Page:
Feel good about your information and become a local news champion today

SAIT students’ union severs relationship with the Emery Weal magazine

The Southern Alberta Institute of Technology Students’ Association (SAITSA), the student union at SAIT, has officially cut ties with The Emery Weal, the monthly magazine that has been operating since 1926 on SAIT campus.

An email was sent on March 17 by Emilie Charette, publications coordinator at SAITSA, to employees at The Emery Weal informing them of the decision.

“SAITSA is cutting the Weal off and making it a student club to save themselves some costs. This decision was made by SAITSA’s board of directors,” it read.

In the email, Charette goes on to say that, “SAITSA did not consult me or anyone else about this. They simply made the decision and then informed me.”

On Feb. 3, as shown on the minutes for the Board of Directors meeting (BoD) for SAITSA, a motion by Ryan Morstad, president of SAITSA resolved, in a vote 11-0, that The Emery Weal would no longer be an official SAITSA operation but would be recognized as a student club.

Decision hurts student journalists

The Weal hires student writers, editors, photographers, graphic designers, and fact checkers, while also hiring students to distribute and promote the magazine. 

According to The Emery Weal website, people who have moved on from the Weal have found careers in journalism at places like The Calgary Herald, Toronto Star and National Post.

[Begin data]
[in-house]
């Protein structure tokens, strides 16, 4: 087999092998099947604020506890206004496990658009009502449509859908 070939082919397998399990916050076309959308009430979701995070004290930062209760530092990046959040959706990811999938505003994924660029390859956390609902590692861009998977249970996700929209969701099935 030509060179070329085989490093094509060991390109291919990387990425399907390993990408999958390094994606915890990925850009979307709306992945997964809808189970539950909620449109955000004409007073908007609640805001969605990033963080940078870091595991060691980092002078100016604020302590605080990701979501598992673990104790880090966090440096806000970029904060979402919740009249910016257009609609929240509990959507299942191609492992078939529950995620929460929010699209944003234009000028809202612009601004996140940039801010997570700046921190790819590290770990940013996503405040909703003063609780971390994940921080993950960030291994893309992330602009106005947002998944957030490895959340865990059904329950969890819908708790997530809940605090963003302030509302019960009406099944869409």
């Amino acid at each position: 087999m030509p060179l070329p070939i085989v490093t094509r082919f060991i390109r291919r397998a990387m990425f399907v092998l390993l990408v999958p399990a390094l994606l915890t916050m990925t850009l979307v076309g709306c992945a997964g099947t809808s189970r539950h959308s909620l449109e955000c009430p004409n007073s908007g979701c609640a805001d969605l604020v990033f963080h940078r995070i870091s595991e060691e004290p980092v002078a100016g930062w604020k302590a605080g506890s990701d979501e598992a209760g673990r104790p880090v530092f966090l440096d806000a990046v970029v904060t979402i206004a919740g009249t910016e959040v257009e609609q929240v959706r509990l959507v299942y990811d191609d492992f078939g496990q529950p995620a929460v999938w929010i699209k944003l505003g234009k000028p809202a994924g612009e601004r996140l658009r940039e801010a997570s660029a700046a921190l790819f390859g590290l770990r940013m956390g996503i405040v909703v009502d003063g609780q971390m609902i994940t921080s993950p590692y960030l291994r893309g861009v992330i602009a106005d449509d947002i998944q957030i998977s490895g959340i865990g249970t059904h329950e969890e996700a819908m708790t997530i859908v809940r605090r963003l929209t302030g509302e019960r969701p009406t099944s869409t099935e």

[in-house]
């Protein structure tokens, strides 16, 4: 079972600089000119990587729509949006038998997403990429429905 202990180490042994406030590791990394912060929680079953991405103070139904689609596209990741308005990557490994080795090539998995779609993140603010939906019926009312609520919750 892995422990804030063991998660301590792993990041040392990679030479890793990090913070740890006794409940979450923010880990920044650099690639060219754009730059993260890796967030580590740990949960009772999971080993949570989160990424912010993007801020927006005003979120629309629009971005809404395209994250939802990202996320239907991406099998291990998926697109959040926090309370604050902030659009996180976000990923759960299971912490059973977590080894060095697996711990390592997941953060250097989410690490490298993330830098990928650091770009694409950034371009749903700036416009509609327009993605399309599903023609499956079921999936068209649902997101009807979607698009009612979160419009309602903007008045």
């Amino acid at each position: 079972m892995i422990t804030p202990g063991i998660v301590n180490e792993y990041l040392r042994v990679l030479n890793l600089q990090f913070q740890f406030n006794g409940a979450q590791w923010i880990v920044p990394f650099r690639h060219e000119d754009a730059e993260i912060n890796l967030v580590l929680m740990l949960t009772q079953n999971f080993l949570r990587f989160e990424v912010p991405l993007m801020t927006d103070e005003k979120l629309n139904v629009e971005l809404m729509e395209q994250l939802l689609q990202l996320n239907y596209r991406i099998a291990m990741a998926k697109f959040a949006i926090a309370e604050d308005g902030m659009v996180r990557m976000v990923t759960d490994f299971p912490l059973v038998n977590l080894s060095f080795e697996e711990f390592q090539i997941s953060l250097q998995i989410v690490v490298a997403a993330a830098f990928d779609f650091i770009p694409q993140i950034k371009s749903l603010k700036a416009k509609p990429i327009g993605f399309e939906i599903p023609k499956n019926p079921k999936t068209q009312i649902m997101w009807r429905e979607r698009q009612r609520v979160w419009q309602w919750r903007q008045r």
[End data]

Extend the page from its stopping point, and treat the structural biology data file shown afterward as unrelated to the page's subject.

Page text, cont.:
The website also states that the magazine “largely maintains the mandate to serve the SAIT community with a focus on students’ interests and needs, and to keep them informed about the on-campus issues that matter to them most.”

Amanda McColl, opinions editor at The Emery Weal, said the decision hurts student journalists.

“I would be concerned that students don’t necessarily have the knowledge of how the Weal gets produced,” she said.  

“They don’t have the connections to the print staff, or the other things that go into making the Weal work. Without support, I’m not sure how they’ll get it all done.”

The conditions following the SAITSA meetings motion granted The Emery Weal an initial one-time disbursement of $20,000 to The Emery Weal bank account, and the right to distribute printed material through designated distribution stands along with the rights to offer honoraria to The Emery Weal members.

“Frankly, I feel like an idiot for telling that working for the Weal was worth it,” said McColl.

The Emery Weal’s office has been temporarily relocated to the Senator Burns Building on SAIT Campus.

‘Death sentence’ for the Weal, said Henrichs

Jesse Heinrichs, editor at the The Emery Weal, said he fears that the Weal won’t be taken as seriously as it was before because advertisers with The Emery Weal won’t be as confident when they’re not under the umbrella of SAITSA.

“They’re putting the responsibility with us, and that is fine. But the problem is you need at least a few full-time staff members, who aren’t students, to run things smoothly,” said Heinrichs.

“This is a death sentence for the Weal,” he said.

Joymil Monagas, former SAIT student, who still goes back to SAIT to pick up the Weal was disappointed by the news.

“I think it’s very unfortunate that the Weal is being slashed like this. It was always fun picking-up a copy to see what was happening,” Monagas said.